Now, notice that the resulting solution contains equal numbers of moles of weak acid and of conjugate base. This means that you're in the buffer region, i.e. the resulting solution contains a buffer.

This means that the pH of the solution will be equal to the $\text{p} {K}_{a}$ of the weak acid because the concentrations of the weak acid and of the conjugate base are equal.

$\left[\beta {\text{-HA"] = [beta"-A}}^{-}\right]$

This is known as the half-equivalence point. Consequently, you will have

"pH" = "p"K_a + log ( (color(red)(cancel(color(black)([beta"-A"^(-)]))))/(color(red)(cancel(color(Black)([beta"-HA"]))))) -> the Henderson - Hasselbalch equation

and so

$\textcolor{\mathrm{da} r k g r e e n}{\underline{\textcolor{b l a c k}{\text{pH} = 4.39}}}$

Finally, you're adding an additional $\text{25.00 mL}$ of strong base to get the total volume of strong base added to $\text{50.00 mL}$.

At this point, it should be obvious that all the moles of acid and all the moles of hydroxide anions will be consumed by the reaction $\to$ this is known as the equivalence point of the titration. You will be left with

${n}_{{\text{OH}}^{-}} = 0 \to$ completely consumed

n_ (beta"-HA") = "0.00250 moles" - "0.00250 moles" = 0 -> completely consumed

n_ (beta"-A"^(-)) = "0.00250 moles" + "0.00250 moles" = "0.00500 moles" $\beta {\text{-A}}^{-}$

The new volume of the solution will be

${V}_{\text{total" = "75.0 mL" + "25.00 mL" = "100.0 mL}}$

The concentration of the conjugate base will be equal to

[beta"-A"^(-)] = "0.00500 moles"/(100.0 * 10^(-3)"mL") = "0.0500 M"

The conjugate base will only partially ionize to produce $\beta$-hydroxybutyric acid and hydroxide anions in $1 : 1$ mole ratios

$\beta {\text{-A"_ ((aq))^(-) + "H"_ 2"O"_ ((l)) rightleftharpoons beta"-HA"_ ((aq)) + "OH}}_{\left(a q\right)}^{-}$

An aqueous solution at room temperature has

$\textcolor{b l u e}{\underline{\textcolor{b l a c k}{{K}_{a} \cdot {K}_{b} = {10}^{- 14}}}}$

and so

${K}_{b} = {10}^{- 14} / \left(4.07 \cdot {10}^{- 5}\right) = 2.46 \cdot {10}^{- 10}$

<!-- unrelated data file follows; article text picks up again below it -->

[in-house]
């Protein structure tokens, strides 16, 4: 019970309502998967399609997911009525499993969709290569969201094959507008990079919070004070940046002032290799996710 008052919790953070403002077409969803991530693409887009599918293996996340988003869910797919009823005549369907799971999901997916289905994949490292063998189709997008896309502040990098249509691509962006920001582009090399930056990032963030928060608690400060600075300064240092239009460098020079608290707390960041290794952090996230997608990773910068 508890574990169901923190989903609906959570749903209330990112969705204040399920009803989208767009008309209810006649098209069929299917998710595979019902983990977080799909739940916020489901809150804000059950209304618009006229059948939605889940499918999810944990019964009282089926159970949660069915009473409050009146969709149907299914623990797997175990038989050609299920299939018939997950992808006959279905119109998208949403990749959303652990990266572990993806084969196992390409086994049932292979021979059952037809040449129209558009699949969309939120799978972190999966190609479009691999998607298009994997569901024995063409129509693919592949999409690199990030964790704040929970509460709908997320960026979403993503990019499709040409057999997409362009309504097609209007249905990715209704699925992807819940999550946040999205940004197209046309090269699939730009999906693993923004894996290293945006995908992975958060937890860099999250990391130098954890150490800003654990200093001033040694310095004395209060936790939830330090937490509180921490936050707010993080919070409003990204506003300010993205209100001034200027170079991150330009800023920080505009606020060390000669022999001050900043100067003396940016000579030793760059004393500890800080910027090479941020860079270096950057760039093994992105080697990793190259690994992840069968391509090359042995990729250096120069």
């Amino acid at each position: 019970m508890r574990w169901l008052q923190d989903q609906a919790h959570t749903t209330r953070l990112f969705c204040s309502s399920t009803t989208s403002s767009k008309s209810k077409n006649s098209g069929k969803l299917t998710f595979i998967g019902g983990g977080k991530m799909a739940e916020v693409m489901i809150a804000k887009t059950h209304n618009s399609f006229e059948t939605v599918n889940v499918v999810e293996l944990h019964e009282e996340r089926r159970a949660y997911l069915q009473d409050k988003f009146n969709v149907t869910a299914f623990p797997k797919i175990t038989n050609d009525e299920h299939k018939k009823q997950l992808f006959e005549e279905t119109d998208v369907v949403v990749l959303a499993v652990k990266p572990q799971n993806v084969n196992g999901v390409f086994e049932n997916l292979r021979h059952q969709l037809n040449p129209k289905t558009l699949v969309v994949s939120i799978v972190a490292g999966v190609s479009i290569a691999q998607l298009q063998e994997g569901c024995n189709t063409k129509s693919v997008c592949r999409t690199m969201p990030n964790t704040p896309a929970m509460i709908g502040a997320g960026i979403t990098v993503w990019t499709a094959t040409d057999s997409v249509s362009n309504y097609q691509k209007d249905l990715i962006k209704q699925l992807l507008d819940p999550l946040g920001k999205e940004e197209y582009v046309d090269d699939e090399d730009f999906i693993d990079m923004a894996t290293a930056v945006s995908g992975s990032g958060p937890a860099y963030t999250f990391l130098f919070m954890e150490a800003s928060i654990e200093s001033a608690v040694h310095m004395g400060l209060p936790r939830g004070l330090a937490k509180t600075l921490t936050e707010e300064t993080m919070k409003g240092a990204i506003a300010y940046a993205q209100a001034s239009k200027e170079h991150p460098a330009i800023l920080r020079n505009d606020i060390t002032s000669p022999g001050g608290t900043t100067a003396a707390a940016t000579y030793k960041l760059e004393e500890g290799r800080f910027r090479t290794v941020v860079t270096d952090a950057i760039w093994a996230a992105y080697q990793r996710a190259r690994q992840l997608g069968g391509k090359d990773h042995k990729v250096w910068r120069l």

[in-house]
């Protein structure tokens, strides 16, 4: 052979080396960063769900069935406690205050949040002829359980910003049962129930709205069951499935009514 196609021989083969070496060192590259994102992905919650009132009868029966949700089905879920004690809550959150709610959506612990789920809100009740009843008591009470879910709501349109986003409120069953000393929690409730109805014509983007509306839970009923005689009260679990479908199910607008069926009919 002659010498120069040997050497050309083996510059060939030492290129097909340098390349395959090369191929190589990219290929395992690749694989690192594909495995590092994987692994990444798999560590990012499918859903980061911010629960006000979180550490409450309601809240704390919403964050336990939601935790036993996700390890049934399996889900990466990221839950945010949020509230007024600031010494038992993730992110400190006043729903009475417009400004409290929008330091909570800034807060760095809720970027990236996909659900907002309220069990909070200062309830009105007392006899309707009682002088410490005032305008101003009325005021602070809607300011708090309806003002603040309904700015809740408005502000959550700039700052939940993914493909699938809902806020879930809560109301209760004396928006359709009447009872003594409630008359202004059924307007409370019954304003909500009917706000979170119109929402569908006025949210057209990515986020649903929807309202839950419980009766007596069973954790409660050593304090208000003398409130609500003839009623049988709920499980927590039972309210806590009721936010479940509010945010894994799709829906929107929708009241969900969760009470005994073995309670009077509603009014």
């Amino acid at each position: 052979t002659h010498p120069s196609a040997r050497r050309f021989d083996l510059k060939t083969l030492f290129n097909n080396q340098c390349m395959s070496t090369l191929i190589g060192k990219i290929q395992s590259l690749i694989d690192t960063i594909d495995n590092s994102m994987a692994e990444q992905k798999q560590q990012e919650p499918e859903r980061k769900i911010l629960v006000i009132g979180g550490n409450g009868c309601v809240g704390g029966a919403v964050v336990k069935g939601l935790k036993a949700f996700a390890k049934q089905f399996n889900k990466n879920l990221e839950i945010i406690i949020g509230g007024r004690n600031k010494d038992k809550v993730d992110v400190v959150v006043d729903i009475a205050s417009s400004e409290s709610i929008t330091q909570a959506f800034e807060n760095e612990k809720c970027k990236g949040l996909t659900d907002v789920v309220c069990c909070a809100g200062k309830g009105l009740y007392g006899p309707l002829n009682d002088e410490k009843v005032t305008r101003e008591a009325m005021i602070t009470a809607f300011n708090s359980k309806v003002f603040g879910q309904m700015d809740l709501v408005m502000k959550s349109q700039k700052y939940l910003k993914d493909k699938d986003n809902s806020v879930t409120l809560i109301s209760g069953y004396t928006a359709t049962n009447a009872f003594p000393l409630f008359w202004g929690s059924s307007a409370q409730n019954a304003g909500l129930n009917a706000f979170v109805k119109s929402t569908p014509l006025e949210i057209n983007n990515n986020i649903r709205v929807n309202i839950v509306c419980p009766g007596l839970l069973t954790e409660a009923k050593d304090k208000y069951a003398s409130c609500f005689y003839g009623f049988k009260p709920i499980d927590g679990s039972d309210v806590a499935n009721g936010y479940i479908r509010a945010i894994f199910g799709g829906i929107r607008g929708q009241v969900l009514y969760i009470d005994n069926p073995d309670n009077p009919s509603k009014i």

If you take $x$ to be the equilibrium concentrations of $\beta$-hydroxybutyric acid and hydroxide anions, you will have

$\left[\beta {\text{-A}}^{-}\right] = 0.0500 - x$

By definition, you know that

${K}_{b} = \left(\left[\beta {\text{-HA"] * ["OH"^(-)])/([beta"-A}}^{-}\right]\right)$

${K}_{b} = \frac{x \cdot x}{0.0500 - x} = {x}^{2} / \left(0.0500 - x\right)$

Once again, use the approximation

$0.0500 - x \approx 0.0500$

to get

$2.46 \cdot {10}^{- 10} = {x}^{2} / 0.0500$

Solve for $x$ to find

$x = \sqrt{0.0500 \cdot 2.46 \cdot {10}^{- 10}} = 3.51 \cdot {10}^{- 6}$

This means that the resulting solution has

$\left[{\text{OH}}^{-}\right] = 3.51 \cdot {10}^{- 6}$ $\text{M}$

Consequently, you will have

$\left[{\text{H"_3"O}}^{+}\right] = {10}^{- 14} / \left(3.51 \cdot {10}^{- 6}\right) = 2.85 \cdot {10}^{- 9}$ $\text{M}$

which means that the pH of the solution is

$\text{pH} = - \log \left(2.85 \cdot {10}^{- 9}\right) = \textcolor{\mathrm{da} r k g r e e n}{\underline{\textcolor{b l a c k}{8.545}}}$

I'll leave the values rounded to three decimal palces, the number of sig figs you have for the concentrations of the two solutions.

Now, does the result make sense?

You are titrating a weak acid with a strong base, so at the equivalence point, the solution will only contain the conjugate base of the acid.

So even without doing any calculations, you should be able to say that at equivalence point, $\text{pH} > 7$.